Bankstown BasicsCard campaign reaches out to unionists

The campaign to stop Income Management, first introduced as part of the racist NT Intervention, is reaching out to organised workers in an attempt to stop the policy in its tracks.

Income Management, which “quarantines” 50 per cent of welfare payments onto a BasicsCard, is set to be implemented in Bankstown in Sydney’s South-West this July, along with Logan and Rockhampton (Qld), Playford (SA) and Shepparton (Vic).

A strong campaign coalition of community sector workers and Aboriginal and community activists in Bankstown has initiated a call for a “moratorium on Income Management”, demanding a halt to the expansion of the BasicsCard and an immediate amnesty for more than 15,000 Aboriginal people currently being held on the system in the NT, along with Cape York and WA.

The campaign will hold a major seminar and strategy session on Saturday May 26 at the Arab Council Australia Office in Bankstown. Promotion will be aimed at workers who will be caught up implementing Income Management in Bankstown, as well as other unionists.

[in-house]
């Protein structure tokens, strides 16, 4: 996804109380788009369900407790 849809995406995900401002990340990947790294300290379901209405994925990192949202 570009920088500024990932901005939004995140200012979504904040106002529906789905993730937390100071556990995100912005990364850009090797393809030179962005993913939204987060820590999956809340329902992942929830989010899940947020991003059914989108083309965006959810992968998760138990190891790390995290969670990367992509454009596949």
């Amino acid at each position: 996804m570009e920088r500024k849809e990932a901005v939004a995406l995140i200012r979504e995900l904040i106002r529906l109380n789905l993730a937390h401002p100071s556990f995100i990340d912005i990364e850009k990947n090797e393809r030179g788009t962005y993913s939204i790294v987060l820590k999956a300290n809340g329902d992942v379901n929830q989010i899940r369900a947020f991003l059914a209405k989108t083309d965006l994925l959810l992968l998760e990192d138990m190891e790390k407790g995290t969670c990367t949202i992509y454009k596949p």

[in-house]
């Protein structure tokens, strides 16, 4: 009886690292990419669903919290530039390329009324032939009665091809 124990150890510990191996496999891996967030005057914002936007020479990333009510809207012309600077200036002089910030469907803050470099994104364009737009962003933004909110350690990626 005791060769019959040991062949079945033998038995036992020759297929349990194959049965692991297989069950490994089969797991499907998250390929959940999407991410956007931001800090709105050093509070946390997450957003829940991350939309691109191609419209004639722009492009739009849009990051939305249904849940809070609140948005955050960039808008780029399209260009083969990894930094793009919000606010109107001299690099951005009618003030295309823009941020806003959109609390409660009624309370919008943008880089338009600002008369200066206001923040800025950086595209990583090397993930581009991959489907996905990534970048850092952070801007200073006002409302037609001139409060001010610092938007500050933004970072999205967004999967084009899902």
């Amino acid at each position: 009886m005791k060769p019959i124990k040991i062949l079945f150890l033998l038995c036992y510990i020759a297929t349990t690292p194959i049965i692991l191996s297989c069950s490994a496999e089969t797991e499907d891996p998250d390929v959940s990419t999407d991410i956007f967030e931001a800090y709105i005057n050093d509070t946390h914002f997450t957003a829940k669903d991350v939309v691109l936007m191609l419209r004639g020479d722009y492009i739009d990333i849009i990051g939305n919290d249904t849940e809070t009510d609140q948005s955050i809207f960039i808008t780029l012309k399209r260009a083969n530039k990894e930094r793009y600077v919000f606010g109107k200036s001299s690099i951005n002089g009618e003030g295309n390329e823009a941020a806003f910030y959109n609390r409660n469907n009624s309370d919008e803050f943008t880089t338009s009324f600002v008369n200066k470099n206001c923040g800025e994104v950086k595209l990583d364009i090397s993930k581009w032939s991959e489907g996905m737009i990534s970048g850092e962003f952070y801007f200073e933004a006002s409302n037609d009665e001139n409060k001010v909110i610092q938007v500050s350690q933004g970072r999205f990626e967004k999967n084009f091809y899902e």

A letter calling for support for the meeting has been signed by Sally McManus, NSW and ACT Branch Secretary of the Australian Services Union, Paul McAleer, Sydney Branch Secretary of the Maritime Union of Australia and John Morris, President of the Canterbury-Bankstown Teachers Federation, along with other community and campaign groups. It says:

“From public sector workers in housing, child protection, Centrelink and schools, through the whole education and community sectors, the relationship between workers and their clients is set to be fundamentally changed by compulsory Income Management. It will take the increasingly punitive and discriminatory direction of social welfare policy in Australia to a whole new level.

“…We believe that a successful campaign to stop this roll-out here can play a vital role in undermining the policy on a national level… Together, we can stop this policy and the damaging effect it will have on our communities and our jobs.”

Paddy Gibson

Magazine

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